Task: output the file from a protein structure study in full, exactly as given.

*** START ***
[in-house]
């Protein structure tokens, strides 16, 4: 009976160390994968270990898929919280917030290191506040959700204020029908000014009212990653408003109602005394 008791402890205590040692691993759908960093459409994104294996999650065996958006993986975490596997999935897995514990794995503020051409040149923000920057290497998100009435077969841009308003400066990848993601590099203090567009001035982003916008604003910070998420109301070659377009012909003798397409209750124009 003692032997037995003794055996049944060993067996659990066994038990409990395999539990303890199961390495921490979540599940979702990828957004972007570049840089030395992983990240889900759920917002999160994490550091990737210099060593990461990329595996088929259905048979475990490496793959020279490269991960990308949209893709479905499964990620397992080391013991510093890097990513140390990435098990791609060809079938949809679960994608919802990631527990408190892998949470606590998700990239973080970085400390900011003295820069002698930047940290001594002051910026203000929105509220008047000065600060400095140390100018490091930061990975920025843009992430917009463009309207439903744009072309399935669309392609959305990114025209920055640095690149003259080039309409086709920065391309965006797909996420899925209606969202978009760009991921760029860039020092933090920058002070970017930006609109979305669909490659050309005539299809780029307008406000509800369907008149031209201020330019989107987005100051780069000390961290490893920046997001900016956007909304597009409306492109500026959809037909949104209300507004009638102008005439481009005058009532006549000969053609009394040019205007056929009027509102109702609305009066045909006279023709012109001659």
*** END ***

[in-house]
């Protein structure tokens, strides 16, 4: 009976160390994968270990898929919280917030290191506040959700204020029908000014009212990653408003109602005394 008791402890205590040692691993759908960093459409994104294996999650065996958006993986975490596997999935897995514990794995503020051409040149923000920057290497998100009435077969841009308003400066990848993601590099203090567009001035982003916008604003910070998420109301070659377009012909003798397409209750124009 003692032997037995003794055996049944060993067996659990066994038990409990395999539990303890199961390495921490979540599940979702990828957004972007570049840089030395992983990240889900759920917002999160994490550091990737210099060593990461990329595996088929259905048979475990490496793959020279490269991960990308949209893709479905499964990620397992080391013991510093890097990513140390990435098990791609060809079938949809679960994608919802990631527990408190892998949470606590998700990239973080970085400390900011003295820069002698930047940290001594002051910026203000929105509220008047000065600060400095140390100018490091930061990975920025843009992430917009463009309207439903744009072309399935669309392609959305990114025209920055640095690149003259080039309409086709920065391309965006797909996420899925209606969202978009760009991921760029860039020092933090920058002070970017930006609109979305669909490659050309005539299809780029307008406000509800369907008149031209201020330019989107987005100051780069000390961290490893920046997001900016956007909304597009409306492109500026959809037909949104209300507004009638102008005439481009005058009532006549000969053609009394040019205007056929009027509102109702609305009066045909006279023709012109001659």